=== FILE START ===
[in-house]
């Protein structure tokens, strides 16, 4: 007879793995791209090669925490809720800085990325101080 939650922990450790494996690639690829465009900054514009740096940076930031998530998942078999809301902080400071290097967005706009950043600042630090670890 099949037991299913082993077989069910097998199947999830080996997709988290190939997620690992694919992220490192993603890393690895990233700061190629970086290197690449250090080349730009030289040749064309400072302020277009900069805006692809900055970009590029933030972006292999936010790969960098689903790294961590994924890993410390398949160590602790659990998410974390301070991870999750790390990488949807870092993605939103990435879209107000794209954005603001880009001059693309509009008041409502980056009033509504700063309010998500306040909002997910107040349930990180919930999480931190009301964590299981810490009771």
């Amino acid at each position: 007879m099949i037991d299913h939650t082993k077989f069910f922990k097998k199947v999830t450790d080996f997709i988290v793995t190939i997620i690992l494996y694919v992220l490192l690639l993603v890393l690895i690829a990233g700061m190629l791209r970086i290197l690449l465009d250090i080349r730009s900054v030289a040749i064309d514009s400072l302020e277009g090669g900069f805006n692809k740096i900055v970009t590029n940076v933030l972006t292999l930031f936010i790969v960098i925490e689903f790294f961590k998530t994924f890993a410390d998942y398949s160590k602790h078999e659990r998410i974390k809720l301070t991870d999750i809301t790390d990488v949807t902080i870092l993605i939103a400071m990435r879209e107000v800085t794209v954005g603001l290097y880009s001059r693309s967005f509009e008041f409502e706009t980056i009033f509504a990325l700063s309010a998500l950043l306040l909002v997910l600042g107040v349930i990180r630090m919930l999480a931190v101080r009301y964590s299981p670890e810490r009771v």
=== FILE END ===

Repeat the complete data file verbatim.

[in-house]
């Protein structure tokens, strides 16, 4: 007879793995791209090669925490809720800085990325101080 939650922990450790494996690639690829465009900054514009740096940076930031998530998942078999809301902080400071290097967005706009950043600042630090670890 099949037991299913082993077989069910097998199947999830080996997709988290190939997620690992694919992220490192993603890393690895990233700061190629970086290197690449250090080349730009030289040749064309400072302020277009900069805006692809900055970009590029933030972006292999936010790969960098689903790294961590994924890993410390398949160590602790659990998410974390301070991870999750790390990488949807870092993605939103990435879209107000794209954005603001880009001059693309509009008041409502980056009033509504700063309010998500306040909002997910107040349930990180919930999480931190009301964590299981810490009771």
């Amino acid at each position: 007879m099949i037991d299913h939650t082993k077989f069910f922990k097998k199947v999830t450790d080996f997709i988290v793995t190939i997620i690992l494996y694919v992220l490192l690639l993603v890393l690895i690829a990233g700061m190629l791209r970086i290197l690449l465009d250090i080349r730009s900054v030289a040749i064309d514009s400072l302020e277009g090669g900069f805006n692809k740096i900055v970009t590029n940076v933030l972006t292999l930031f936010i790969v960098i925490e689903f790294f961590k998530t994924f890993a410390d998942y398949s160590k602790h078999e659990r998410i974390k809720l301070t991870d999750i809301t790390d990488v949807t902080i870092l993605i939103a400071m990435r879209e107000v800085t794209v954005g603001l290097y880009s001059r693309s967005f509009e008041f409502e706009t980056i009033f509504a990325l700063s309010a998500l950043l306040l909002v997910l600042g107040v349930i990180r630090m919930l999480a931190v101080r009301y964590s299981p670890e810490r009771v």